Ramtanu Maitra is a regular columnist with the Executive Intelligence Review (EIR), a news weekly published from Washington DC. He writes columns for Asia Times of Hong Kong, Frontier Post of Peshawar and some other newspapers in Asia on South Asian political economy and Asian security. He has written on terrorism in a number of publications in the United States and India.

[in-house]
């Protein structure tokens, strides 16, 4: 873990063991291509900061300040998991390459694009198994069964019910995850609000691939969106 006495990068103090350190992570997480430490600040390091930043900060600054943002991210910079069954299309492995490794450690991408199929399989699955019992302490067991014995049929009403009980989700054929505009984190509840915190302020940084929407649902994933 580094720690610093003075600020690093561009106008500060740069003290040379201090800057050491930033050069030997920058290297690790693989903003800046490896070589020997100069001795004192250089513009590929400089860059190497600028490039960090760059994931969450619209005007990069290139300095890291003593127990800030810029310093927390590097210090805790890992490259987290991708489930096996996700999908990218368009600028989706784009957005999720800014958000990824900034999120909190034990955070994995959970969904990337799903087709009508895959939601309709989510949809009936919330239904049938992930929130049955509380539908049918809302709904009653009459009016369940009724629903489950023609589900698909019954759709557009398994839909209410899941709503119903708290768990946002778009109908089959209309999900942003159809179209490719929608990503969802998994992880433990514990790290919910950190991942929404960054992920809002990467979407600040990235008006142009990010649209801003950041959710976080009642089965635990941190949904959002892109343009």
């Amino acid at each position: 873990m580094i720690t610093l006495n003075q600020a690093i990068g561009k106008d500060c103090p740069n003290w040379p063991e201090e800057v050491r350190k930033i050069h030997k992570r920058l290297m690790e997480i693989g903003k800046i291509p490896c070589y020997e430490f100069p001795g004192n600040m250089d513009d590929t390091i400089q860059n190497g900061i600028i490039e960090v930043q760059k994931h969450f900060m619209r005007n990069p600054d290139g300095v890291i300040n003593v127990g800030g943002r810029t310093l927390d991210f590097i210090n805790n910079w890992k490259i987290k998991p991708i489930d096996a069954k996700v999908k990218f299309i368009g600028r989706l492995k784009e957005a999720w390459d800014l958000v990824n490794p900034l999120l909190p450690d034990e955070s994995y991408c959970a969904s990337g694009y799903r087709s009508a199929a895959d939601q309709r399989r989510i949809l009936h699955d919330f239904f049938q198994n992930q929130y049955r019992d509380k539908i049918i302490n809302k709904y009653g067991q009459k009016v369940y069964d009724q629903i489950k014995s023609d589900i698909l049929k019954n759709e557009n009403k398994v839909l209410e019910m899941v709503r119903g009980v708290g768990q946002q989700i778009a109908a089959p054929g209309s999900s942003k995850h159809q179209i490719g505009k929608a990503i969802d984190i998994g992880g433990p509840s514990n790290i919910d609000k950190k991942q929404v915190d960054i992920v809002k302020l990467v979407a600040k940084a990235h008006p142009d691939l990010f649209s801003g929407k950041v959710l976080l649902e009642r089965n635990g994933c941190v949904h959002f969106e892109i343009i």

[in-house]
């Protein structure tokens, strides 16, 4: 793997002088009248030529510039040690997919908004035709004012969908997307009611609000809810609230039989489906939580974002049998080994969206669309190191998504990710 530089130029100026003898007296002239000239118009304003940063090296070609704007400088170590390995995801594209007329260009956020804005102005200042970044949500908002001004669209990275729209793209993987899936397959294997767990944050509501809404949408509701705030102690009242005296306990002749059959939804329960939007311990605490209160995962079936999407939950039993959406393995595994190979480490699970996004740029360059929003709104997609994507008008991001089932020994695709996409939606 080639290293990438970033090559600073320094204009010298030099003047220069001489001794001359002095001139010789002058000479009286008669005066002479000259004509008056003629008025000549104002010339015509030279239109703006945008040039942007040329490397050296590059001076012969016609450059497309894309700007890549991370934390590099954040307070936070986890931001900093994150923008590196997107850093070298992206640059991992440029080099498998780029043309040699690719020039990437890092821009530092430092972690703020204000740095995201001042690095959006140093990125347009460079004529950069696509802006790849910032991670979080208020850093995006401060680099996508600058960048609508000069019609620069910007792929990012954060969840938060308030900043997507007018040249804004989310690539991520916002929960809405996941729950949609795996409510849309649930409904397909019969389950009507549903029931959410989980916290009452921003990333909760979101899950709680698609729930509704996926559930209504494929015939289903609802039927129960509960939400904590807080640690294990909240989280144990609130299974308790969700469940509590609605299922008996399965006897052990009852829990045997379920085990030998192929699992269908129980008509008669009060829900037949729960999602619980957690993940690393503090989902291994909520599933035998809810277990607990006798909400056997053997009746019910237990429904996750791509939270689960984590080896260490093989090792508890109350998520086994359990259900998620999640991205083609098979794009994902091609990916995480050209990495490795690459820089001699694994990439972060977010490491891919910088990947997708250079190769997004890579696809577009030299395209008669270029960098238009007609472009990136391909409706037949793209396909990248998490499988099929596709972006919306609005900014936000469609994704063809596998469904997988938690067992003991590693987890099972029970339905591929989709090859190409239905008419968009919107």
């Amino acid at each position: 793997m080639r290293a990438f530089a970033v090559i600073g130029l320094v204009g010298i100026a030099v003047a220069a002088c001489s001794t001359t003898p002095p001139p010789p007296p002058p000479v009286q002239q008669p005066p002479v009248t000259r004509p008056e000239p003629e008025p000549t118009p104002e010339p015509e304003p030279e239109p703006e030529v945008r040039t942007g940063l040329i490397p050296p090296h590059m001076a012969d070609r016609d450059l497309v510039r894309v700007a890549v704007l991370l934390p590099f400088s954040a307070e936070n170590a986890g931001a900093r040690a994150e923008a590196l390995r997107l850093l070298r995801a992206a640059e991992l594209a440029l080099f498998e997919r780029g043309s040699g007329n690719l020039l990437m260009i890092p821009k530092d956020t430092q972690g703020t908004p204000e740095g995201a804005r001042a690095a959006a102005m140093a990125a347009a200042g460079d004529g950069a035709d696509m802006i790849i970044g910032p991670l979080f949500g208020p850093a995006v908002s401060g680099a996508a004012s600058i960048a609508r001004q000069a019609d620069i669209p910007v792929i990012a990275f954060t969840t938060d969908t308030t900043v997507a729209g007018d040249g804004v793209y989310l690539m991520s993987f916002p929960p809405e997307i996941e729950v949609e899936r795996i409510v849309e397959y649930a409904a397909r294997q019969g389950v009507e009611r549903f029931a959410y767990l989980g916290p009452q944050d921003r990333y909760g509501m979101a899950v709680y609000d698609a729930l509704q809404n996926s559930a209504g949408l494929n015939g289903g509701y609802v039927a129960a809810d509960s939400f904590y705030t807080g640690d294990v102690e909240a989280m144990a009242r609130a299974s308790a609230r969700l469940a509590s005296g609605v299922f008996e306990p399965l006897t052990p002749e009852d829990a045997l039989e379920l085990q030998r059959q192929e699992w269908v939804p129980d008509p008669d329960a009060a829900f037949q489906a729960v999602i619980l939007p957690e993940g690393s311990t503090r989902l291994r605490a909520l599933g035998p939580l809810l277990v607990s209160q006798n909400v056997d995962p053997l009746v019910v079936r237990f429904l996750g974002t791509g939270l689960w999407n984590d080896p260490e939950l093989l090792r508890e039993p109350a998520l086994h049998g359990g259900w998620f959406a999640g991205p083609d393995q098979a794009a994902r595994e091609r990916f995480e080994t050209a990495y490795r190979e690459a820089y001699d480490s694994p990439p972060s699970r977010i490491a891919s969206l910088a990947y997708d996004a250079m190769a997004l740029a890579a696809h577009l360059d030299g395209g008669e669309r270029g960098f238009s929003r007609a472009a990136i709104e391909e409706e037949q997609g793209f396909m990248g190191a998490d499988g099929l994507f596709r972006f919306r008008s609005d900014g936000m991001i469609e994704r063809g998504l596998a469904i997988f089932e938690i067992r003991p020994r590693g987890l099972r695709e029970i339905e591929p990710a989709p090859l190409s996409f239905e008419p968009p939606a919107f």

U.S. President Barack Obama is under massive pressure from the American population not only on his two domestic issues—the health-care reform and the cap-and-trade bill—but also on the increasingly dangerous Afghan War. On the Afghan War front, London has become more and more outspoken, advising the U.S. President to commit more troops, using arguments heard over and over again during the failed Vietnam War, which lasted about ten years and took over 58,000 American lives, and more than 1 million Vietnamese. Weakened by his own follies, such as pushing a domestic agenda demanded by imperial financial circles, President Obama has already made himself vulnerable to the British drive for war. On Aug. 17, just before he headed off on vacation, Obama addressed the Veterans of Foreign Wars (VFW) convention in Phoenix, Ariz., and referred to the ongoing war in Afghanistan. He said, echoing the former Administration on the Iraq War: “We must never forget: This is not a war of choice. . . .This is a war of necessity.